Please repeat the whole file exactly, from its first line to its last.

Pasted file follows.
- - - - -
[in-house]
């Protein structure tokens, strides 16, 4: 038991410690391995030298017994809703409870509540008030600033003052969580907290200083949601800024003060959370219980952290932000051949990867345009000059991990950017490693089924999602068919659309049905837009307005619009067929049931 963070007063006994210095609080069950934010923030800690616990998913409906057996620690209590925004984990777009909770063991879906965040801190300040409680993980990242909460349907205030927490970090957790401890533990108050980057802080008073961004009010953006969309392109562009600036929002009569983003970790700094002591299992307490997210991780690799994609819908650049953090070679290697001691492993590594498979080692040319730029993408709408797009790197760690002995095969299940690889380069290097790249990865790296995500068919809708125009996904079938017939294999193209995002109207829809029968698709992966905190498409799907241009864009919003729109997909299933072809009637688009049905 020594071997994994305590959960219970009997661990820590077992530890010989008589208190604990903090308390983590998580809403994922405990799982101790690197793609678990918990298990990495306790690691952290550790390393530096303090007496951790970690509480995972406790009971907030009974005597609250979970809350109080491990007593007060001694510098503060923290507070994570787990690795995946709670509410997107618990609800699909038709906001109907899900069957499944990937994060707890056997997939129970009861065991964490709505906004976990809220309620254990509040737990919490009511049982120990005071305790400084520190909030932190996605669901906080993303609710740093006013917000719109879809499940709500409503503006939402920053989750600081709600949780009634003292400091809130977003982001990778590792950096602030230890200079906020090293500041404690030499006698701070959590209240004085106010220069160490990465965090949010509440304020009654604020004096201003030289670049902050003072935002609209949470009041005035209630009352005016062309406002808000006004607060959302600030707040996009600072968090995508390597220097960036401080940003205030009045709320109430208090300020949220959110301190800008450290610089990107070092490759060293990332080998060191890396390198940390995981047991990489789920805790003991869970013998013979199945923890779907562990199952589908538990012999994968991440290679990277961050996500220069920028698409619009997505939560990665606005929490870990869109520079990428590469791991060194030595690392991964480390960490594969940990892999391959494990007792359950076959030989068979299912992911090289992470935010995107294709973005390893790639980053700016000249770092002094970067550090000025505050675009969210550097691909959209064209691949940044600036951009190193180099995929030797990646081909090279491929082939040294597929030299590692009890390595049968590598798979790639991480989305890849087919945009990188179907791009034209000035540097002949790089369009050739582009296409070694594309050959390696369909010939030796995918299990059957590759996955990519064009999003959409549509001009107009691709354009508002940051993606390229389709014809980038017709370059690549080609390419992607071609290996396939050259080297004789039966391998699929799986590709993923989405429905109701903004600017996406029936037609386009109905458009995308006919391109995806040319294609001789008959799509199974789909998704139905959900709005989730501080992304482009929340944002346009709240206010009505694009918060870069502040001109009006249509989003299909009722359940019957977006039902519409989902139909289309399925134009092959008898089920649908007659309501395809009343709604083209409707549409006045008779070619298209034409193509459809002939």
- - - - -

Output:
[in-house]
């Protein structure tokens, strides 16, 4: 038991410690391995030298017994809703409870509540008030600033003052969580907290200083949601800024003060959370219980952290932000051949990867345009000059991990950017490693089924999602068919659309049905837009307005619009067929049931 963070007063006994210095609080069950934010923030800690616990998913409906057996620690209590925004984990777009909770063991879906965040801190300040409680993980990242909460349907205030927490970090957790401890533990108050980057802080008073961004009010953006969309392109562009600036929002009569983003970790700094002591299992307490997210991780690799994609819908650049953090070679290697001691492993590594498979080692040319730029993408709408797009790197760690002995095969299940690889380069290097790249990865790296995500068919809708125009996904079938017939294999193209995002109207829809029968698709992966905190498409799907241009864009919003729109997909299933072809009637688009049905 020594071997994994305590959960219970009997661990820590077992530890010989008589208190604990903090308390983590998580809403994922405990799982101790690197793609678990918990298990990495306790690691952290550790390393530096303090007496951790970690509480995972406790009971907030009974005597609250979970809350109080491990007593007060001694510098503060923290507070994570787990690795995946709670509410997107618990609800699909038709906001109907899900069957499944990937994060707890056997997939129970009861065991964490709505906004976990809220309620254990509040737990919490009511049982120990005071305790400084520190909030932190996605669901906080993303609710740093006013917000719109879809499940709500409503503006939402920053989750600081709600949780009634003292400091809130977003982001990778590792950096602030230890200079906020090293500041404690030499006698701070959590209240004085106010220069160490990465965090949010509440304020009654604020004096201003030289670049902050003072935002609209949470009041005035209630009352005016062309406002808000006004607060959302600030707040996009600072968090995508390597220097960036401080940003205030009045709320109430208090300020949220959110301190800008450290610089990107070092490759060293990332080998060191890396390198940390995981047991990489789920805790003991869970013998013979199945923890779907562990199952589908538990012999994968991440290679990277961050996500220069920028698409619009997505939560990665606005929490870990869109520079990428590469791991060194030595690392991964480390960490594969940990892999391959494990007792359950076959030989068979299912992911090289992470935010995107294709973005390893790639980053700016000249770092002094970067550090000025505050675009969210550097691909959209064209691949940044600036951009190193180099995929030797990646081909090279491929082939040294597929030299590692009890390595049968590598798979790639991480989305890849087919945009990188179907791009034209000035540097002949790089369009050739582009296409070694594309050959390696369909010939030796995918299990059957590759996955990519064009999003959409549509001009107009691709354009508002940051993606390229389709014809980038017709370059690549080609390419992607071609290996396939050259080297004789039966391998699929799986590709993923989405429905109701903004600017996406029936037609386009109905458009995308006919391109995806040319294609001789008959799509199974789909998704139905959900709005989730501080992304482009929340944002346009709240206010009505694009918060870069502040001109009006249509989003299909009722359940019957977006039902519409989902139909289309399925134009092959008898089920649908007659309501395809009343709604083209409707549409006045008779070619298209034409193509459809002939």